Current news and events

New immune-related breast cancer subtypes described in Nature Communications

First author Xavier Tekpli and senior author Vessela Kristensen
First author Xavier Tekpli and senior author Vessela Kristensen

In a study published December 3rd in Nature Communications, Xavier Tekpli in Vessela Kristensen’s group and their colleagues from the EMIT study report an immune-related breast cancer subtype which identifies patients with poor prognosis and in need of new treatment strategies.

Scientists from the EMIT study, from left to right:
Bjørn Naume, Therese Sørlie, Hege Russnes, Hege
Oma Ohnstad, Elin Borgen and Gry Aarum Geitvik.

 

 

How B cell receptor ligation and T cell help drives chronic pathological B cell expansion

First author Peter Huszthy, second author Ramakrishna Gopalakrishnan and senior author Bjarne Bogen
First author Peter Huszthy, second author Ramakrishna Gopalakrishnan and senior author Bjarne Bogen

B cell receptor ligation induces display of V-region peptides on MHC class II molecules to T cells." published in the Proceedings of the National Academy of Sciences of the United States of America (PNAS) this week, first author Peter Huszthy and researchers from Bjarne Bogen's group at the Department of Immunology demonstrate the importance of B cell receptor (BCR) ligation by antigen for Idiotype-driven T cell-B cell collaboration. Idiotype-driven T cell-B cell collaboration, if made chronic, may lead to the development of systemic autoimmune disease and B cell lymphomas.

Oslo University Hospital has awarded 6 excellent articles for the first half-year of 2019

Award winners at the ceremony
Award winners at the ceremony

In order to stimulate excellent research and draw attention to the hospital's research activity, Oslo University Hospital reward outstanding publications every half-year.

Six research groups were awarded for their excellent papers published during the first half-year of 2019 on November 22nd. Each group received NOK 50.000 for use in further research. The prize winners then gave short presentations of their important findings.

 

Young researcher award to Peter Wold Eide at “Onkologisk Forum”

Dr. Peter Wold Eide, post doc in the Lothe lab received the "Young researcher award" for his scientific accomplishments during the 2019 Onkologisk forum held in Tromsø November 21st-22nd .

The evaluation committee pointed out his competence in cell biology, bioinformatics and pharmacogenomics, and that his research assessing drug sensitivities in combination with genomics in patient derived preclinical models is important for further development of precision oncology. 

Ceremony Friday November 15th:Ragnar Mørk legacy prize 2019 to Karl-Johan Malmberg

Karl-Johan Malmberg with Kjetil Taskén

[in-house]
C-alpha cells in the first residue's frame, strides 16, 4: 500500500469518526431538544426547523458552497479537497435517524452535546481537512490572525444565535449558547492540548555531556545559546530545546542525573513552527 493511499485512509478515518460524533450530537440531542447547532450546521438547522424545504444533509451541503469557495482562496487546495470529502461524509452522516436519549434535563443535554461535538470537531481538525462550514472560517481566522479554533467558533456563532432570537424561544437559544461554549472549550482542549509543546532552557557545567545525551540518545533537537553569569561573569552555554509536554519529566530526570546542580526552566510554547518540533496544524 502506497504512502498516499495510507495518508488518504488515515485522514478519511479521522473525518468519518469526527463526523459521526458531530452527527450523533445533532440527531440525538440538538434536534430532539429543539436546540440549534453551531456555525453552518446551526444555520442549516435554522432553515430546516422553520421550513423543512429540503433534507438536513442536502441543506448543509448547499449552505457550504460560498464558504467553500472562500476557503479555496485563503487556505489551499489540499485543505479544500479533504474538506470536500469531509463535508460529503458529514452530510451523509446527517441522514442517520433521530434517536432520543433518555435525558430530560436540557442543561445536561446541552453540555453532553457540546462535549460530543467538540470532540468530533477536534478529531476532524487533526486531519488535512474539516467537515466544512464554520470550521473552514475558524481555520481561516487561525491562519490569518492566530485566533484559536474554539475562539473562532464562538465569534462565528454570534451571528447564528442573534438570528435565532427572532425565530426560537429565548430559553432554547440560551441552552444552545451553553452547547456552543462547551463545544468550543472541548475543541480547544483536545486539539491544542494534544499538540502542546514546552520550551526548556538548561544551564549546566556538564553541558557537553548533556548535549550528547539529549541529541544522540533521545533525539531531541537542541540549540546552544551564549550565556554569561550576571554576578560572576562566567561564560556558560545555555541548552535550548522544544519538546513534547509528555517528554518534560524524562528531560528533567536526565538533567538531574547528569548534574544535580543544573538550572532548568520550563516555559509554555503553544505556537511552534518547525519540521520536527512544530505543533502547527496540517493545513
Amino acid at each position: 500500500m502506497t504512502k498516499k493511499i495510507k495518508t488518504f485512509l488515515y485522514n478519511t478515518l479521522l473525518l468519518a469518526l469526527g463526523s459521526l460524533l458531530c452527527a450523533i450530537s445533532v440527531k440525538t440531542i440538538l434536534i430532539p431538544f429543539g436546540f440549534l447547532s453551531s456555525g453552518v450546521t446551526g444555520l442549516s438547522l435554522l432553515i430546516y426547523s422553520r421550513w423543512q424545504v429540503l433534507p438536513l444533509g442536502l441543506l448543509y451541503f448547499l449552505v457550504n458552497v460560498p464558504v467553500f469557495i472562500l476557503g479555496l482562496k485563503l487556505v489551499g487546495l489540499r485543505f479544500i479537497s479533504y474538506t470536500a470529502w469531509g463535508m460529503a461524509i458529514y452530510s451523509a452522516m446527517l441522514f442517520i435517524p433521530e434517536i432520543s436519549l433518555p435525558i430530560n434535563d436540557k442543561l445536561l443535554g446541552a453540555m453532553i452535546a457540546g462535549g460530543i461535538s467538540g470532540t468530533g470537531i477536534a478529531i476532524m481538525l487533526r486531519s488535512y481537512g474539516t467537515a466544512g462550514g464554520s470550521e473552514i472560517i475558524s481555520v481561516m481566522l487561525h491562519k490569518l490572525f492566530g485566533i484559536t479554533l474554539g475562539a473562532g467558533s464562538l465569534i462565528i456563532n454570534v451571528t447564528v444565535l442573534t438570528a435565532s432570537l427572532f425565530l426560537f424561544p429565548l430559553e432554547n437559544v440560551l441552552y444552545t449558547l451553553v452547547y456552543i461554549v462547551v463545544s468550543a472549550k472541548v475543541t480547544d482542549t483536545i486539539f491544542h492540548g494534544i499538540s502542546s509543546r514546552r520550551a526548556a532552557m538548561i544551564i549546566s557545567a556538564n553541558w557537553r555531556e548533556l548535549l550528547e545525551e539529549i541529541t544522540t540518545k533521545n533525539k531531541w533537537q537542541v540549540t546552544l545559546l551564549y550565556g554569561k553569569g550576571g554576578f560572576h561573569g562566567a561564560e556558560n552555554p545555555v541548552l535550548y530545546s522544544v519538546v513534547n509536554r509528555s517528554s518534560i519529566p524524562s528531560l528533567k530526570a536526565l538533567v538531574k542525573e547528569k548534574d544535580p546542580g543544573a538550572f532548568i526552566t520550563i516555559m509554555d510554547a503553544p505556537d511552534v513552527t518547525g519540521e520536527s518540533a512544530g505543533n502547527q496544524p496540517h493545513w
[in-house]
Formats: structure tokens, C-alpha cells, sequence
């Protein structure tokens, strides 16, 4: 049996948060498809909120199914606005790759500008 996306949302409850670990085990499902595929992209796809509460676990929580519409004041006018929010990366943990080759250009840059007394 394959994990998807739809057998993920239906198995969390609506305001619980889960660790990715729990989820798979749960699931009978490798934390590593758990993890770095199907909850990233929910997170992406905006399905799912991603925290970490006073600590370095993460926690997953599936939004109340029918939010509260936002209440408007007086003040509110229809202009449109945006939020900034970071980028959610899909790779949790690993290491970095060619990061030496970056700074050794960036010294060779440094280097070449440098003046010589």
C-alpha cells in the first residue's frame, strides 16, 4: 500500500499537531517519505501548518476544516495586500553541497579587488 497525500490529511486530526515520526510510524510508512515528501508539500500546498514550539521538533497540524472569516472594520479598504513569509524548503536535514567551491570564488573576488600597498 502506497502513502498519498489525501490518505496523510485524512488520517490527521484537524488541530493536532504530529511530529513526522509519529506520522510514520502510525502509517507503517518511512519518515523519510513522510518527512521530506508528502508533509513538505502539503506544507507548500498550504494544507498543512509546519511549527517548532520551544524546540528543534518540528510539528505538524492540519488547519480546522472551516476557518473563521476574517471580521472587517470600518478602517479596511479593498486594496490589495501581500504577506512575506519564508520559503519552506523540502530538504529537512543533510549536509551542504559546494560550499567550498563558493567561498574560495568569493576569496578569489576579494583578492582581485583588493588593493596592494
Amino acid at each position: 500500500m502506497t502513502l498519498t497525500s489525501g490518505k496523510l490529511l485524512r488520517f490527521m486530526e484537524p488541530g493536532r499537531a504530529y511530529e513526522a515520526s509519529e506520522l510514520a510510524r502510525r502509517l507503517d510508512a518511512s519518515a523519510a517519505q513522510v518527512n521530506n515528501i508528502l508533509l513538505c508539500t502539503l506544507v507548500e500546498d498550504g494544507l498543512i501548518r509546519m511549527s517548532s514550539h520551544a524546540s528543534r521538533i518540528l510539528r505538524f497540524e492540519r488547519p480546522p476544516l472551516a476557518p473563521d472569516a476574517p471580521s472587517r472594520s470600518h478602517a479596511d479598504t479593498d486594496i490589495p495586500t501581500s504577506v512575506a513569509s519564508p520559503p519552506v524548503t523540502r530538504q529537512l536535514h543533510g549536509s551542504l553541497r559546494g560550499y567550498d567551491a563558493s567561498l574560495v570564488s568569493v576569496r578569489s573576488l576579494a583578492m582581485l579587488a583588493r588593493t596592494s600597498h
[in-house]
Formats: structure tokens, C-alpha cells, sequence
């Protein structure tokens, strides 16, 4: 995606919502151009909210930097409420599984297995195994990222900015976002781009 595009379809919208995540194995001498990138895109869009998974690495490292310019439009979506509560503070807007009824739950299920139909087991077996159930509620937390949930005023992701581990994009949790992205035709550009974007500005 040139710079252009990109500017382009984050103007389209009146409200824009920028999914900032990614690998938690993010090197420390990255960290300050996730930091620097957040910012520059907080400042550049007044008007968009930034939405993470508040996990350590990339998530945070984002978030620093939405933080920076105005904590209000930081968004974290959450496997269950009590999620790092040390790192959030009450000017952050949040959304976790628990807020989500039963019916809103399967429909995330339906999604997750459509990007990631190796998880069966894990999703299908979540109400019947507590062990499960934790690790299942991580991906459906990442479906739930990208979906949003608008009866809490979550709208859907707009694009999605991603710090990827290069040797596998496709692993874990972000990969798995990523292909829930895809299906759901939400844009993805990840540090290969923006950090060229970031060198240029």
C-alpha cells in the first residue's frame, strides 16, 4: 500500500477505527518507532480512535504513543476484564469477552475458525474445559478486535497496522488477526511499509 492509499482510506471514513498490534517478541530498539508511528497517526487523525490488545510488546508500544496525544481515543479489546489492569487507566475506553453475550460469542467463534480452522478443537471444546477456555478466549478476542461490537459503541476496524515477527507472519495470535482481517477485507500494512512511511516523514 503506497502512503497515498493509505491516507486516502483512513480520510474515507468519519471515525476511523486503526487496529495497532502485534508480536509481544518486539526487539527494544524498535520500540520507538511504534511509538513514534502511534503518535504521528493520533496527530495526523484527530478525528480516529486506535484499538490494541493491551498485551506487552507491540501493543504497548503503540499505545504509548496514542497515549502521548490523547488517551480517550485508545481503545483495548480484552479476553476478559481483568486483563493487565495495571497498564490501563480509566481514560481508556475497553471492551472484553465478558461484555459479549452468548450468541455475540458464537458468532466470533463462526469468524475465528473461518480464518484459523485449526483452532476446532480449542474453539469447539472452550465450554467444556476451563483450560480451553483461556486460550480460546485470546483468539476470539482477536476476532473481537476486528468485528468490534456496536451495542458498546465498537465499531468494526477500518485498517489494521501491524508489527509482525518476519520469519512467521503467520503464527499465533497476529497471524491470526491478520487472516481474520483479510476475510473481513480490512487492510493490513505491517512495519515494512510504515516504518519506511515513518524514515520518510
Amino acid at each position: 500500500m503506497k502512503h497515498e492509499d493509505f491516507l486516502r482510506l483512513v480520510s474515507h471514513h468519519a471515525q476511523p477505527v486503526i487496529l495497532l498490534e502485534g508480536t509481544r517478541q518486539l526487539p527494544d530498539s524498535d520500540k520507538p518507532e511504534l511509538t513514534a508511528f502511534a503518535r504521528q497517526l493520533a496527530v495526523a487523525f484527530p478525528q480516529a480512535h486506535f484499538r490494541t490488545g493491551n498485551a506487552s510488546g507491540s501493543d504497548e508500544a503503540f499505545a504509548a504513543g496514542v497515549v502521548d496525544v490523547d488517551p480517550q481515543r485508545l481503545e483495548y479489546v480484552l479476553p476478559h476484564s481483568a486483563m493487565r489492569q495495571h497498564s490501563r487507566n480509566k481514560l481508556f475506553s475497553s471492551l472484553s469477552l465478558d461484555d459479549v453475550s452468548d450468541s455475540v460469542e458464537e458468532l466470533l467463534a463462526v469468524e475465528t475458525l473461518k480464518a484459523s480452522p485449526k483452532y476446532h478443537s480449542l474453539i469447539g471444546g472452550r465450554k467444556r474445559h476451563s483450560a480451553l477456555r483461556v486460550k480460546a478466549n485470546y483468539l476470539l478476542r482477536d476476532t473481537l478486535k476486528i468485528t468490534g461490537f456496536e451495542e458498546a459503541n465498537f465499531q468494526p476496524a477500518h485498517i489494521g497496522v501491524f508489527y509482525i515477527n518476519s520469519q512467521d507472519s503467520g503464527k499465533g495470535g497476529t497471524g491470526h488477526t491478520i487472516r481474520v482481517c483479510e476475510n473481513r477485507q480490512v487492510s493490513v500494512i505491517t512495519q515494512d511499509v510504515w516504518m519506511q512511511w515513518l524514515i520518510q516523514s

Karl-Johan Malmberg with Kjetil Taskén

Karl Johan Malmberg from the Department of Cancer Immunology at Institute for Cancer Research has received Dr. Ragnar Mørk's Prize 2019 for his excellent research on natural killer (NK) cells. Malmberg's research has improved our understanding of how NK cells are activated, which opens new possibilities for using NK cells in cancer immunotherapy. Malmberg is currently exploring this concept in ongoing clinical trials.

Vessela Kristensen appointed Head of Research at the Department of Medical Genetics.

Vessela N. Kristensen
Vessela N. Kristensen

Vessela Kristensen is appointed Head of Research at the Section for Research and Development at the Department of Medical Genetics. 
During her 23 years at the Institute for Cancer research (1996-2019), she has lead multiple projects and attracted external funding for more than 40 mill. NOK leading 9 PhD students as a main supervisor. In the last 13 years (20006 - 2019) she has been professor I at Institute for clinical medicine, Campus Ahus, where she supervised additional 6 PhD students and generated external funding for 21 million NOK. "Now it is time for something new" says Vessela Kristensen.

Bridging the gap to proteomics with new high-parameter instruments at the Flow Cytometry Core Facility

Flow Cytometry Core Facility Staff
Flow Cytometry Core Facility Staff

Highly multiplexed analysis of cell suspensions or tissue sections is now available at the Institute of Cancer Research. The Flow Cytometry Core facility has recently installed a 30-parameter fluorescence flow cytometer (FACSSymphony A5) and a 135-channel mass cytometer (Helios) with a state-of-the-art tissue imager (Hyperion). The possibility of interrogating more than 20 fluorescence-markers or more than 50 metal-markers simultaneously in millions of individual cells can unveil new cell types, functions and biomarkers for all research areas. The spatial context of tissue microenvironments across complex cellular phenotypes is empowered by the imaging capability of up to 37 protein, RNA and/or DNA markers simultaneously with 1 µm resolution. You can bring archival FFPE tissue and correlate the mass cytometry imaging with all the other data collected for those patients.


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